Swipe vs. Smile

We all know that the dividing lines between marketing disciplines are blurring, if not disappearing altogether. And the main driver for this is the Internet. Whether it’s bloggers replacing PR, online media usurping TV, or technology blending events and experiential with social, there seems to be a digital element behind every ‘new normal’.

We all know that the dividing lines between marketing disciplines are blurring, if not disappearing altogether. And the main driver for this is the Internet. Whether it’s bloggers replacing PR, online media usurping TV, or technology blending events and experiential with social, there seems to be a digital element behind every ‘new normal’.

The Internet’s potential for spreading brand awareness is undeniable – about half a billion people log on to Instagram every day, with three times that many on Facebook, the social media goliath that also boasts nearly a million posts per minute. Even a tiny proportion of that engagement would be gold dust to most brands.

So it’s not surprising that clients love digital.

But if the Internet really makes things that accessible for brands, why aren’t they all doing brilliantly? And why isn’t every other marketing discipline packing up and moving to Mars? (Or parts of Cumbria.)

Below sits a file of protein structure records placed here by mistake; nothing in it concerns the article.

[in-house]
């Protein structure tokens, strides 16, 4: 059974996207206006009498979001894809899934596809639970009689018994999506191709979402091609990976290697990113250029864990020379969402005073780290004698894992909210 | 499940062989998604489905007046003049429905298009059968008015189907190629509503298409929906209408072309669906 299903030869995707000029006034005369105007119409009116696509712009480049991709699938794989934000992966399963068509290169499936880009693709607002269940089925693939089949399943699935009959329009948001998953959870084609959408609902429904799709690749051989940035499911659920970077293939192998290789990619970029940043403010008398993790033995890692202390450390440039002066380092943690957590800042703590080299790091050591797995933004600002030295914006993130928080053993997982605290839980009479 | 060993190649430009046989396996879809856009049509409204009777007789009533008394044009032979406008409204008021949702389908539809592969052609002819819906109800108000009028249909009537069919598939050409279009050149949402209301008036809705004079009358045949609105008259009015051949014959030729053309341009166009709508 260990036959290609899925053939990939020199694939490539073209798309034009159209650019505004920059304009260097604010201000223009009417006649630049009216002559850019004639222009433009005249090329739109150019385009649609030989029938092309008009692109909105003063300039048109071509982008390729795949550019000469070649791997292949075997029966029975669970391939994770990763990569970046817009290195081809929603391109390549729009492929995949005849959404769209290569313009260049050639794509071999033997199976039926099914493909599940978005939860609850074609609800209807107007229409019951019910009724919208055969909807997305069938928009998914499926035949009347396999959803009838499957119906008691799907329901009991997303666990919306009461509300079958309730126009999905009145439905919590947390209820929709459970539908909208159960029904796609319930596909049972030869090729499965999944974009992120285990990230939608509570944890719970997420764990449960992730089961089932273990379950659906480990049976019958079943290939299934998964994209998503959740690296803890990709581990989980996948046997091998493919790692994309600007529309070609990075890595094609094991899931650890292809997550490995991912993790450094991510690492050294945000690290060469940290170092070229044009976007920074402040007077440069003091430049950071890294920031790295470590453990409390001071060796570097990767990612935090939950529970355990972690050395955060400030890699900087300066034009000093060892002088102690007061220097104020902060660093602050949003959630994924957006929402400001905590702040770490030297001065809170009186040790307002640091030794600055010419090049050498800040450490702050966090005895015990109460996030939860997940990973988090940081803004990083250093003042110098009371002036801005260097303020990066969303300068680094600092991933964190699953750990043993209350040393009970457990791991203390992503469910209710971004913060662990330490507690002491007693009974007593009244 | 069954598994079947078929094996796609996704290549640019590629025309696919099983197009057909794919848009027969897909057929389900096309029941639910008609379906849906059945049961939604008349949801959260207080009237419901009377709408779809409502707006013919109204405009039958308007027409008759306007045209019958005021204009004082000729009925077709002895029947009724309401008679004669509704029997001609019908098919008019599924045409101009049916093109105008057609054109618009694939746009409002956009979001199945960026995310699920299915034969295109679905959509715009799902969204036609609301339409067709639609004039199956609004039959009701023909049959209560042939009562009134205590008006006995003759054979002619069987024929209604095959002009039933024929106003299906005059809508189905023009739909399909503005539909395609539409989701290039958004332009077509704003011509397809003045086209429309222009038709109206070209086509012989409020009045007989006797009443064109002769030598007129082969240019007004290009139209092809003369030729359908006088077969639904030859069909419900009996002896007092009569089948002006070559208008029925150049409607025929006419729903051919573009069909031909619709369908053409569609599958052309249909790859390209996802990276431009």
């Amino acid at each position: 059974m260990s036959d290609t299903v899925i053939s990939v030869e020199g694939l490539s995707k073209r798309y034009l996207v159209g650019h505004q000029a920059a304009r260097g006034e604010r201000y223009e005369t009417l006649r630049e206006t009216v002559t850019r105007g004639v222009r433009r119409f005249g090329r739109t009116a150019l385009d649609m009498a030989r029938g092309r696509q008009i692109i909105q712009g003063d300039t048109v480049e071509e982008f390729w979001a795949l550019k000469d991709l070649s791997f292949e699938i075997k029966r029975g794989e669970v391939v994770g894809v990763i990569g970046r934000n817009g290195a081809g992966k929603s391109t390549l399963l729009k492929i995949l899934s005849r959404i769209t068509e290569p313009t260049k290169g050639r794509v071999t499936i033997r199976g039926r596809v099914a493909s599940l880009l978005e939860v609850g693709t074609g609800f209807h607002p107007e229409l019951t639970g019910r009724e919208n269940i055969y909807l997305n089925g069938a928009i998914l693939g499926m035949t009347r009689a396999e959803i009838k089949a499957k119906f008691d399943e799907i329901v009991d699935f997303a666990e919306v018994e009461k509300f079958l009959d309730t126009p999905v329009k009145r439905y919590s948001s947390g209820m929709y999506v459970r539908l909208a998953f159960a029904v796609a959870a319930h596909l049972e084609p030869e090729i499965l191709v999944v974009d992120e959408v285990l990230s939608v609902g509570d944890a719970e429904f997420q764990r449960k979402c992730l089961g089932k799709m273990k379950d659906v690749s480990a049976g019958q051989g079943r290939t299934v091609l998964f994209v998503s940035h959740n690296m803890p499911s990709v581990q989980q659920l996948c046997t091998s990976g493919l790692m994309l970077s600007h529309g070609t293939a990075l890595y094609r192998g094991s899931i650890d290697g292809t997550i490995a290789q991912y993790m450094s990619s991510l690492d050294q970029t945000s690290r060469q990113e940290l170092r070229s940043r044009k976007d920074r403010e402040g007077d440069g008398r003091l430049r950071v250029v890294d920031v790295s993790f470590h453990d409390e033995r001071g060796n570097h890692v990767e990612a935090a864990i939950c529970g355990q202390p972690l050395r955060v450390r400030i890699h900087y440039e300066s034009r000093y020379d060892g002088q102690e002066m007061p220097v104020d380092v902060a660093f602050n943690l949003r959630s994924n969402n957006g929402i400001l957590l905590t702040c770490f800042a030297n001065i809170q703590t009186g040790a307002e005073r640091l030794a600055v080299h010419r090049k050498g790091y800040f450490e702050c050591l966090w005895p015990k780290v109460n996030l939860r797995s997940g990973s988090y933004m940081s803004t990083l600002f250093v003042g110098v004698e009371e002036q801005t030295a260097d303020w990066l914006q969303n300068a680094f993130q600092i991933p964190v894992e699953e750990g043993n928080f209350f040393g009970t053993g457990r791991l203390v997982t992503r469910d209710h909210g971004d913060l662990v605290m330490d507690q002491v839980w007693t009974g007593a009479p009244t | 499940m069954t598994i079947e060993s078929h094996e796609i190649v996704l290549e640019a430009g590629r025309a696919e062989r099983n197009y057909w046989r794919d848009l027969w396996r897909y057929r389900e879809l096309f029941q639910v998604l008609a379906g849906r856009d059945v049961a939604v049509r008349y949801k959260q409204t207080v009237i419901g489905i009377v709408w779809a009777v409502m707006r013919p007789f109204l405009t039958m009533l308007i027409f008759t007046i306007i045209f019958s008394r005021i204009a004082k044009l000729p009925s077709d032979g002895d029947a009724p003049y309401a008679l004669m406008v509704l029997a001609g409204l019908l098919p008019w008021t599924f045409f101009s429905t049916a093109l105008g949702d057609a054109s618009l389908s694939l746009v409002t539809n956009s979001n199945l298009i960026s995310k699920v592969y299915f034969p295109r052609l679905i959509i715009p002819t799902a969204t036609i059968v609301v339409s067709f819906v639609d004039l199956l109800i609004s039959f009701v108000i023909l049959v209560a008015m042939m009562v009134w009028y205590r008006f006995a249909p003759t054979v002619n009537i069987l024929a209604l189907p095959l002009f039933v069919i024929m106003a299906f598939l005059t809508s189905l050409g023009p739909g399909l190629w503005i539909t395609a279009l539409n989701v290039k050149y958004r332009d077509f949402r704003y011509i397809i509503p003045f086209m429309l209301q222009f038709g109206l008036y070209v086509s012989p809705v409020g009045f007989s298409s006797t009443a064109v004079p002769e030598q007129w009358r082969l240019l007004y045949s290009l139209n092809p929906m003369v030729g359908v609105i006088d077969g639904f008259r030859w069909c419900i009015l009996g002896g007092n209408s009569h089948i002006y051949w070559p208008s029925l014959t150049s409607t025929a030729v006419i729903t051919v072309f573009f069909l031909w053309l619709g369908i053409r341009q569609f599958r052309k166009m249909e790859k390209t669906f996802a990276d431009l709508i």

One of our clients recently changed a four-day immersive consumer experience into a one-day influencer event in order to meet a reduced budget. It’s easy to justify of course. Reach 400 consumers and maybe 50 or so of their social media followers each, or 40 influencers and their tribe of lets say 50 thousand followers each. That’s a hundred times bigger reach for perhaps 20% less investment. Boom.

But look at it another way. Look at it in terms of time.

Two million people have a 5 second brand experience online. That adds up to about 116 days (trust me on this, I used a calculator). If none of them retain the experience after those 5 seconds, the 400 people having an immersive brand experience only have to remember the activity for about seven hours to catch up.

Yes, a proportion of those two million people will identify with the product and retain the information for longer. But conversely, those 400 people might remember the experience for years. And that’s before we even get on to how their friends and family might be influenced.

I know I’m being simplistic. And I am not saying digital is dead, all hail experiential. I just think we need to be careful about assuming online can replace everything. Human beings love to connect in the real world; and brands shouldn’t forget that.

Annie Spratt

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MASH Staffing